‘The Impossible’: Review

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Oscar bait films are the worst kind of films. They always feature some kind of uplifting tale, something that explores the depths of human morality or decency and they always attempt to make you cry. There’s usually always a bonafide (or semi-bonafide) leading actor or actress in the starring role and one who most likely has an Oscar nomination in the past or some cache in that department. These films scrap the bottom of the barrel trying to seem like an actually good film on the outset, where in actuality it’s just a cover for a film that tackles easy topics and well worn themes that are bound to effect a good amount of the viewing audience.

The Impossible checks a lot of these boxes and under different hands could fall into this trap, but it is faithfully made and produced that it eschews these typical fault lines that these types of movies can fall into, and creates a genuinely rich film experience. There’s not much to the plot, a vacationing family gets separated by the destruction of the 2004 Indian Ocean tsunami and vows against all elements to be reunited again. It’s a simple set piece and one which gets out of the way quickly as emotions and character perseverance carry the bulk of the film. Because of this the film may seem a bit repetitive at times, going over roughly the same course of actions, trying  to find new ways to express the same angst, pursuit and fear these characters have. When having no deeper or compounding plot, there’s only so much that can be done without things seeming like they’re just spinning their wheels until the family is hopefully reunited. Luckily, the strength of acting and stellar directing hold it above water and allows the film to rarely feel like it’s retreading too much that it takes you out of the film.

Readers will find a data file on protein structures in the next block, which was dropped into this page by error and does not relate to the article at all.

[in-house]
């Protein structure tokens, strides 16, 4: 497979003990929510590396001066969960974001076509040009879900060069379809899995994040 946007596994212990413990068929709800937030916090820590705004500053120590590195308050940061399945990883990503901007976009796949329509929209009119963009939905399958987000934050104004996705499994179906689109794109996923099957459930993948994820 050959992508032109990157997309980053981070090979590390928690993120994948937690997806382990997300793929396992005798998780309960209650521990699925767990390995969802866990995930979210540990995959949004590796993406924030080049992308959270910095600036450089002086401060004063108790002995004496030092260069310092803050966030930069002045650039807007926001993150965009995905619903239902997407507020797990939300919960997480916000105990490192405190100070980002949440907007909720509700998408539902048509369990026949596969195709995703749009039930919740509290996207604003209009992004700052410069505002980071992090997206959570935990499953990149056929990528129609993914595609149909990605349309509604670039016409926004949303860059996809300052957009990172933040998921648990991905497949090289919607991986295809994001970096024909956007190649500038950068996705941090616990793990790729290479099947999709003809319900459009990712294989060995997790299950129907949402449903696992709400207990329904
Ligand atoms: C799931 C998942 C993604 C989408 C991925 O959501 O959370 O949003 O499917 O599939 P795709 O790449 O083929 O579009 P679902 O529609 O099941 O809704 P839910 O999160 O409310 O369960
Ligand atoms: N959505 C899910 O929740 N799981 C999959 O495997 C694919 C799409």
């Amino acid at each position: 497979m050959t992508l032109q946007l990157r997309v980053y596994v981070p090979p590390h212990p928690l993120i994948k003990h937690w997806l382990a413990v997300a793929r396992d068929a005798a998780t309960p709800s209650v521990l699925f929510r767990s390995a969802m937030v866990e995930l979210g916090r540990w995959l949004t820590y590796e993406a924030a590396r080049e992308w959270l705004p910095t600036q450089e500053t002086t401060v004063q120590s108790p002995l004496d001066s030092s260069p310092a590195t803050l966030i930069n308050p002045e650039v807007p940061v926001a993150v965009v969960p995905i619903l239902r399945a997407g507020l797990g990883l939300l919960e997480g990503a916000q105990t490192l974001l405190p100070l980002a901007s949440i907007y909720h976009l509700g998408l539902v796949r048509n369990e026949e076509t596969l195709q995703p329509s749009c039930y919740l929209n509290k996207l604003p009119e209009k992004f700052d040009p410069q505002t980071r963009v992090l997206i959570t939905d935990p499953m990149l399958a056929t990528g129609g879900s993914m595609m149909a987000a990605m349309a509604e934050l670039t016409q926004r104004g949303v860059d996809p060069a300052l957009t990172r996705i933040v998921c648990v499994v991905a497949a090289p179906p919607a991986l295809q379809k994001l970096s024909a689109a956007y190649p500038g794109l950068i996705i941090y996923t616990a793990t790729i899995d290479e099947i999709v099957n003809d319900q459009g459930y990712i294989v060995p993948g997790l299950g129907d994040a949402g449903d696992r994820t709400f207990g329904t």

The success of a film like this is largely due to the strength of the actors, and their ability to not only faithfully reenact these disaster scenes so it feels “real,” but also to become invested in them, as without an emotional connection to these people or events, the film would be doomed to failure. Living up to their “Awards” level pedigree, Naomi Watts and Ewan McGregor are quite perfectly cast and really feel like a married couple. Watts particularly has to be good, especially as her character is incapacitated for much of the film due to a leg injury and does wonders when it’s just her and her oldest son. McGregor carries a heavier load in terms of dealing with his emotions and determination having to send his younger kids away to safety while he scours the area in search of his wife. McGregor’s strongest scene comes when he gets hold of a cell phone and calls his in-laws and a mix of frustration, hope and sadness overwhelms him as he bursts into tears and hastily hangs up on them. After encouragement from others around him he’s able to regroup and get that needed push his broken soul desires to find the remaining members of his family.

As well as the strength of acting, the film is helped out by how well it is directed and just the overall presentation of the film. The tsunami flood scenes are expertly staged and again help place you in this moment in how destructive and unforgiving the storm was. The chaos and helplessness of the area and people echo throughout the whole film, and even showcase a nice trajectory of things slowly getting better and filling out with more people by the film’s end. The film starts off bleak and slowly starts to get brighter, albeit dipping down throughout for obvious stunts of hardship, but slowly and surely, things are moving on an upward trajectory, whether they seem like it at the time or not. My only real problem with the choice of directing was the inclusion of a weird dream-like re-birth scene that felt tremendously out of place and seemed like it was from an entirely different movie, rather than a quite grounded one like this.

The Impossible was never going to be an all-time classic or compete for best picture awards. It does quite a lot well, the directing is good if not fantastic, and the acting is uniformly great all around. A well-roundedness is missing from the film as a whole where it does several things right, but at the expense of important areas such as character development and story structure. It rides high on emotions, which if done right like here can be completely fine and palatable, but lacks the cohesion of greater filmic means that could’ve pulled the film together better and made it richer beyond its emotional beats.



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